Cityscape caught up with Christchurch Symphony Orchestra’s multi-talented chief conductor extraordinaire Benjamin Northey to get the inside word on their 2017 season. How did you become a conductor?
I always wanted to play music, even from an early age. Conducting wasn’t on the agenda at all really until much later. I did quite a bit of ensemble leading as a chamber musician but it was only at the urging of my first teacher (John Hopkins) that I became interested in conducting. Once I started studying I well and truly got the bug for it, became fascinated and highly motivated. What’s your favourite piece to conduct?
The answer varies on a weekly basis most of the time. I become deeply absorbed in whatever music I am working on. It’s my job to be a passionate advocate for these works and I usually fall in love with them. My favourite era of music is the 20th century modernist movement – Stravinsky, Prokofiev, Bartok, Ravel and Debussy. But I also see both Beethoven and Mozart as modernists in their time. I love so much music I couldn’t possibly choose any one piece. How are you able to conduct across a range of genres?
I’ve always subscribed to the idea that great music transcends genre. Each world of sound requires a specific understanding and it’s the job of musicians to bring the required expertise and care to everything they perform. Some more complex works demand a greater time commitment to prepare thoroughly but I think an understanding of the many and varied styles of music are the key. Even within the world of opera, for example, there are dozens of sub-genres each needing to be researched, studied and understood in order to bring the works to life effectively. Where is the most unusual place you’ve conducted?
Well the wonderful Air Force Museum at Wigram would be high on the list! It’s like an art installation and a concert hall in one building. In fact many of my colleagues around the globe are envious when I share photos of the space; they can’t quite believe what they are seeing with the orchestra surrounded by military aircraft. I love the context it brings to our concert programs, particularly our 20th century works which are often informed by war. What can we expect from CSO’s 2017 season?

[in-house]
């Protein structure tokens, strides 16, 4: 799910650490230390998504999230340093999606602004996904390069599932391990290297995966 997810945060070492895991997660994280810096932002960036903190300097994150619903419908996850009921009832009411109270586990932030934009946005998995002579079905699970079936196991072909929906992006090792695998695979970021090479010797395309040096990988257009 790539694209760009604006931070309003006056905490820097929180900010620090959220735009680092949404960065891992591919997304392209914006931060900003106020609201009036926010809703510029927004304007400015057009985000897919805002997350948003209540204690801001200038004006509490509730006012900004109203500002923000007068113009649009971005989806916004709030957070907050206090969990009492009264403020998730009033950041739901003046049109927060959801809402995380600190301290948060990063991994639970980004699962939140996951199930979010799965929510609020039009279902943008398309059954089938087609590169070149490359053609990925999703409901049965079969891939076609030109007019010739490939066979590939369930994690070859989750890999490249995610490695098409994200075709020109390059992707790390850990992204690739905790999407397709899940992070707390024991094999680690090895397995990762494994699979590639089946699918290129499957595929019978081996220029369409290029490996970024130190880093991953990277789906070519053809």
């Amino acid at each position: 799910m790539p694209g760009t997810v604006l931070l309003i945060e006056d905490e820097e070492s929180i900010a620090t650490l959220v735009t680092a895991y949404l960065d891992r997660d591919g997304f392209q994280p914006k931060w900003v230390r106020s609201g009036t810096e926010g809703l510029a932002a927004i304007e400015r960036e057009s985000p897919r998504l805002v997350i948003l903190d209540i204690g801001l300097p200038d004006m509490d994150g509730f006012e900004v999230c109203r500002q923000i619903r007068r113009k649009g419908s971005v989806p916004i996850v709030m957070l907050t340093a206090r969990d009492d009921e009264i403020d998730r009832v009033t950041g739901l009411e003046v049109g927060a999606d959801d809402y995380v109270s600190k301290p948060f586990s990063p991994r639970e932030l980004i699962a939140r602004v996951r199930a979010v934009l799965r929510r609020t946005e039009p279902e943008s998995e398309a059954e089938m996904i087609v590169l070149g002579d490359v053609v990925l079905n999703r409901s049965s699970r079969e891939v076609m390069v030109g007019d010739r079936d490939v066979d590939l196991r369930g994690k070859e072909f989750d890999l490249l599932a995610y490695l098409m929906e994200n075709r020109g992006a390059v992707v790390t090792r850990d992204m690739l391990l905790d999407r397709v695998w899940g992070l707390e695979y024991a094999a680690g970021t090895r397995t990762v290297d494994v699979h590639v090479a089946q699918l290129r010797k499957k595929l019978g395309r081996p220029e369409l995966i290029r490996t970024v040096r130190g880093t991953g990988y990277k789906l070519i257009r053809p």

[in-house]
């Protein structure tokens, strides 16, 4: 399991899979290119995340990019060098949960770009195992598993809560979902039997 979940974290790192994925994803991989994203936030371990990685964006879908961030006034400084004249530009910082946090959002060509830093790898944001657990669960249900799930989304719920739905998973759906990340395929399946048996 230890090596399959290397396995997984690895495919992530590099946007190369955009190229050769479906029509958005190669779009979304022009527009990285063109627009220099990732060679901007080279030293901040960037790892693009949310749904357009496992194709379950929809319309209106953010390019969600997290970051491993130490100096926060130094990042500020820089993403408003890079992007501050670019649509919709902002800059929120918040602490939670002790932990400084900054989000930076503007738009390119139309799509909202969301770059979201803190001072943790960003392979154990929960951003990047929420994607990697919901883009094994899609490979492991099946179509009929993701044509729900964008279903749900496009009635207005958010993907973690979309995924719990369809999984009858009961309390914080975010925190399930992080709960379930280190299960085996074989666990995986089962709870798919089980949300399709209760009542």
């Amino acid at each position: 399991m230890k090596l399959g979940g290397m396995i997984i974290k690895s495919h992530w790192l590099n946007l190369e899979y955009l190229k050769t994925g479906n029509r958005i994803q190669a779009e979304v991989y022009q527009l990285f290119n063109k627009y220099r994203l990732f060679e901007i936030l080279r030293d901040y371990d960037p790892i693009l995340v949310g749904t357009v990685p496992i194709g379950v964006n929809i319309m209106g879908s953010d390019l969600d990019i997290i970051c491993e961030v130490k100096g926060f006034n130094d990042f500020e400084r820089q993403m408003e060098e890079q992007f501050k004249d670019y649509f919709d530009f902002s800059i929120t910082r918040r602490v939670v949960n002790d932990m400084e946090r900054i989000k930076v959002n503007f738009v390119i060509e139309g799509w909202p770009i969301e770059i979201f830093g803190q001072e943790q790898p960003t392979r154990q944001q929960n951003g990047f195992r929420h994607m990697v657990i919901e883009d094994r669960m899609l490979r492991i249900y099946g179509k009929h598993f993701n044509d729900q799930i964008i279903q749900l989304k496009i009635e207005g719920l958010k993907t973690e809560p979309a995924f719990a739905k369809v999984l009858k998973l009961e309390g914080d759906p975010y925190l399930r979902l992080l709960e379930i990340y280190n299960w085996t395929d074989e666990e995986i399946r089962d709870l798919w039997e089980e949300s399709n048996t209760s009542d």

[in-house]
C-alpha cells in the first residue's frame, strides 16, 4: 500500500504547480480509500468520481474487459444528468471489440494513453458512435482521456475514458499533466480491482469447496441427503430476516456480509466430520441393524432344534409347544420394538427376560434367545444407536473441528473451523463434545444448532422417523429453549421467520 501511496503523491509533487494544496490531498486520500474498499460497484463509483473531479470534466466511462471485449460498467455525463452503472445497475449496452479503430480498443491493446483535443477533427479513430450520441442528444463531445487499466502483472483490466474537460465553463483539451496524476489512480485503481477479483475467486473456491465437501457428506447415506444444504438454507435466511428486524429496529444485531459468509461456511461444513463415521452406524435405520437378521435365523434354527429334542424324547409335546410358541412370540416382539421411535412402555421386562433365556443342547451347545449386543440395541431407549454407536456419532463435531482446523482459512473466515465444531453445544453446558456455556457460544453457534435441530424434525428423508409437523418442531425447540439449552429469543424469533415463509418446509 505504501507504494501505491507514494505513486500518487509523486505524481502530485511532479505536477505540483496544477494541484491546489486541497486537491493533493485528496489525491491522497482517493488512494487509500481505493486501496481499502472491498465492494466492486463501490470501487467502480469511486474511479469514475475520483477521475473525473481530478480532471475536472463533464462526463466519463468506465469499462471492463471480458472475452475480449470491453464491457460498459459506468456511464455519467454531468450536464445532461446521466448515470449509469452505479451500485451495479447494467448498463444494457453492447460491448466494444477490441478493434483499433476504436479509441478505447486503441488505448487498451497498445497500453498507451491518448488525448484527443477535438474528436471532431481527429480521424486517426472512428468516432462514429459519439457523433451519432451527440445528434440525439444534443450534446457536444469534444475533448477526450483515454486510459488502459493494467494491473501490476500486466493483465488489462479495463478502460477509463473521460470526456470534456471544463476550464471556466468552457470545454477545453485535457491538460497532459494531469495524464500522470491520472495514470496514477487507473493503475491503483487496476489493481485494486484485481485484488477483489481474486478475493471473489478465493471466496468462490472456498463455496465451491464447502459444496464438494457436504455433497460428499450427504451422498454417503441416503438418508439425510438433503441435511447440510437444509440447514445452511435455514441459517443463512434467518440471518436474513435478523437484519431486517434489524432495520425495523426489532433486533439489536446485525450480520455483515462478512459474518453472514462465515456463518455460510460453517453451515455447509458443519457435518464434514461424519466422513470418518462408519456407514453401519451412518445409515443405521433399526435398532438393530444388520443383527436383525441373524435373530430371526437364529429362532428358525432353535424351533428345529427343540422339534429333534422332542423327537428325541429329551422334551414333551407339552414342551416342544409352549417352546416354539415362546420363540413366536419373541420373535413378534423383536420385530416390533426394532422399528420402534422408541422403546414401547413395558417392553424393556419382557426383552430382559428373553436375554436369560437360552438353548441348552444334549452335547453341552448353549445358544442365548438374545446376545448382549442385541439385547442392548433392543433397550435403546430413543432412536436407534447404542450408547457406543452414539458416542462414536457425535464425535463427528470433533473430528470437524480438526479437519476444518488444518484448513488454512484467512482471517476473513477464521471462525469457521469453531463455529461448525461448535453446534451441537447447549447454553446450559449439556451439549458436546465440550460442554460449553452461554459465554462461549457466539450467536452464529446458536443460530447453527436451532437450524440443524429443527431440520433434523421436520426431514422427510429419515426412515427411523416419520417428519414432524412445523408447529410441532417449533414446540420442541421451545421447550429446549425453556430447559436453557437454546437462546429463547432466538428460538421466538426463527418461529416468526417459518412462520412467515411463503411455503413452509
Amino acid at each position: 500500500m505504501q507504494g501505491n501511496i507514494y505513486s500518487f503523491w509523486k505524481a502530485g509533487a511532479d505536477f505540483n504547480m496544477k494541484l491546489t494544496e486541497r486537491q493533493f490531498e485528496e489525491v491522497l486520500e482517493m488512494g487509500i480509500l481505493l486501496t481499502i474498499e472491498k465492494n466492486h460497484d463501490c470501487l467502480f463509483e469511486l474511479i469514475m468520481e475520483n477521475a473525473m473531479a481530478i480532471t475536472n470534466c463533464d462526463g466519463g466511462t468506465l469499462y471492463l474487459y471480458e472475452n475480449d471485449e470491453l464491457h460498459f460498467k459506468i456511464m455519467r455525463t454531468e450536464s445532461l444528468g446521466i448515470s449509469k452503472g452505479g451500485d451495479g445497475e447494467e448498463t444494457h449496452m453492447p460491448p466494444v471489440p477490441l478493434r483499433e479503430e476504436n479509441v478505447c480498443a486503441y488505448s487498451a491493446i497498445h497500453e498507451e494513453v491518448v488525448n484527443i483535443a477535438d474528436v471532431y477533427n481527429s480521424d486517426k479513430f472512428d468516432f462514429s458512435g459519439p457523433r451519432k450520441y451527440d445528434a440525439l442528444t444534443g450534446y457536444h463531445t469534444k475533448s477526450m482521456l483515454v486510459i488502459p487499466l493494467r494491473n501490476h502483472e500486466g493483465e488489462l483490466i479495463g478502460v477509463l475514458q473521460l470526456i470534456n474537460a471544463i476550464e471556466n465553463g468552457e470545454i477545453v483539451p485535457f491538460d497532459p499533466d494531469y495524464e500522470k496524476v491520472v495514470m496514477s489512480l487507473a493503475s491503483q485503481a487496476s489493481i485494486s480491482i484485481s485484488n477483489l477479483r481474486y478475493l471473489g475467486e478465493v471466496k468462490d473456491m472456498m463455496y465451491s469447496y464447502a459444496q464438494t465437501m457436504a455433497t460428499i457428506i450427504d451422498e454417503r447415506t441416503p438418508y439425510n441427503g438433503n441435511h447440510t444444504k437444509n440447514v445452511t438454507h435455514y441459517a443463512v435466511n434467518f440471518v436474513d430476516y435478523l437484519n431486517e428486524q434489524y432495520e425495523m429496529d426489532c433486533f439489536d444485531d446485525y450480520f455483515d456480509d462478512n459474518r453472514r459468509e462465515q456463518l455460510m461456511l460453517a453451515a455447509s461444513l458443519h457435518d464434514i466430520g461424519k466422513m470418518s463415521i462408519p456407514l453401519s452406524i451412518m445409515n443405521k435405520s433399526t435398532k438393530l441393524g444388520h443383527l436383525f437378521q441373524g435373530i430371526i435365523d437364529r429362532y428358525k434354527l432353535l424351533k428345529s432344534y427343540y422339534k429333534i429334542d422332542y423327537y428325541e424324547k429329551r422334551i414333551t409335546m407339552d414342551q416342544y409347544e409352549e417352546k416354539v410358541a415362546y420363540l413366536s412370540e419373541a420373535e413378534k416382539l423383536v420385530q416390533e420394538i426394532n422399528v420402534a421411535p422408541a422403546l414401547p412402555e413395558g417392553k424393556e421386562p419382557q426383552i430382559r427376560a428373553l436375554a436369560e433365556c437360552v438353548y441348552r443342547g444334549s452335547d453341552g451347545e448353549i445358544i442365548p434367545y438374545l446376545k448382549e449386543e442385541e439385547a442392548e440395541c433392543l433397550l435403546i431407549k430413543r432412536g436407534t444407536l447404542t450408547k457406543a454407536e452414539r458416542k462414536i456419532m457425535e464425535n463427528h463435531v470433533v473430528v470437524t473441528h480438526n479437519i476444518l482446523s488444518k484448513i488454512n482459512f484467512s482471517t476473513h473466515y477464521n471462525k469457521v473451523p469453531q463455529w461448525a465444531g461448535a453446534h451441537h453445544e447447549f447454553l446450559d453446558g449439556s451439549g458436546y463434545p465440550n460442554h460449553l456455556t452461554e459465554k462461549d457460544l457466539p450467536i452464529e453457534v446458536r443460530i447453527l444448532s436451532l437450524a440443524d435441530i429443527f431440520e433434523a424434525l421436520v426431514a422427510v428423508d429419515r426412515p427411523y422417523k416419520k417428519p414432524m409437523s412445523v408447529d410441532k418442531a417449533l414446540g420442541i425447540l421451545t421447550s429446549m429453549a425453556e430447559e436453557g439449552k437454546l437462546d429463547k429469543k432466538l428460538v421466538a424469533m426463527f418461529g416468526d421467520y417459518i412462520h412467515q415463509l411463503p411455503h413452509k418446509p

There are so many great works to look forward to – some of the greatest music ever written really. Beethoven’s peerless 9th symphony, Prokofiev’s Romeo & Juliet, Tchaikovsky’s 5th symphony, many wonderful soloists from New Zealand and around the world. One work which has taken on a renewed relevance and interest is the 3rd symphony of US composer Aaron Copland. It represents the ideals of post WW2 New Deal America, the hope, aspiration, optimism of that time. My how things have changed! But there is really something for everyone this season and that is exciting. Tell us about Symphonic Oddity, the Bowie tribute with Jon Toogood, Julia Deans and Ladi6.
I imagine that if David Bowie was able to look down upon this concert he would do so with a proud smile on his face. It’s a tribute to his creative life and the effect he had on so many people, artists and musicians. His greatest hits will be taken to a new place with rock band and full orchestra – a must for Bowie fans wanting to celebrate his life. Formal wear out in February sun – how will you keep your cool at Opera at Pegasus Bay?
Keep well hydrated! Which should be easy given the quality of refreshments on offer – although I’ll be waiting until after the concert to enjoy the viticultural delights! It’s always fun to perform outdoors and the atmosphere will be very much al fresco and informal. A great day out! If it gets too hot I’ll definitely be losing the jacket and tie. Find out more about the CSO’s concert season at cso.co.nz